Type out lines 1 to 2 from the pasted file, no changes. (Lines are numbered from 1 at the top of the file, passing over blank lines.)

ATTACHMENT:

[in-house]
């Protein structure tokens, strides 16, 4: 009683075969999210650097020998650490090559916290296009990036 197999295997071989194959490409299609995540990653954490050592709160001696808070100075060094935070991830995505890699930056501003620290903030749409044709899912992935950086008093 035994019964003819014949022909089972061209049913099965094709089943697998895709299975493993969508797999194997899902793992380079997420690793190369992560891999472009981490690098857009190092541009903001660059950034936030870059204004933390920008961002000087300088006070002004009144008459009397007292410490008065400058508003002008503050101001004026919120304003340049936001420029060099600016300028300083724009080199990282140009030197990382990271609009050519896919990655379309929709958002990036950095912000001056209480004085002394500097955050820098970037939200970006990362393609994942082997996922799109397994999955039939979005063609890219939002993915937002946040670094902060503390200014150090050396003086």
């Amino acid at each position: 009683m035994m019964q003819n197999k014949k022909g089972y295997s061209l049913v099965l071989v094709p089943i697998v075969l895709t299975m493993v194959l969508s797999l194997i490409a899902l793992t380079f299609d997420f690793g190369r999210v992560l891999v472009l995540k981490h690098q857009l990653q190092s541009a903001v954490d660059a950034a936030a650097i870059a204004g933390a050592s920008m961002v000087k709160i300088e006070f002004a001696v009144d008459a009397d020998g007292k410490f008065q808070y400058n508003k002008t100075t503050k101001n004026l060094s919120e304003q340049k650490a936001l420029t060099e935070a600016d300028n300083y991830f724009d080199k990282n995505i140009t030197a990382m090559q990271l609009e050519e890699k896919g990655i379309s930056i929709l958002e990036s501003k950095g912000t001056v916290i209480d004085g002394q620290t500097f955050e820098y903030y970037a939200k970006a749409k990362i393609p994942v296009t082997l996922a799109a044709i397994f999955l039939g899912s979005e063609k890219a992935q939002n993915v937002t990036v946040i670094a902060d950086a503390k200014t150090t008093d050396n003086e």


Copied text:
[in-house]
């Protein structure tokens, strides 16, 4: 009683075969999210650097020998650490090559916290296009990036 197999295997071989194959490409299609995540990653954490050592709160001696808070100075060094935070991830995505890699930056501003620290903030749409044709899912992935950086008093 035994019964003819014949022909089972061209049913099965094709089943697998895709299975493993969508797999194997899902793992380079997420690793190369992560891999472009981490690098857009190092541009903001660059950034936030870059204004933390920008961002000087300088006070002004009144008459009397007292410490008065400058508003002008503050101001004026919120304003340049936001420029060099600016300028300083724009080199990282140009030197990382990271609009050519896919990655379309929709958002990036950095912000001056209480004085002394500097955050820098970037939200970006990362393609994942082997996922799109397994999955039939979005063609890219939002993915937002946040670094902060503390200014150090050396003086």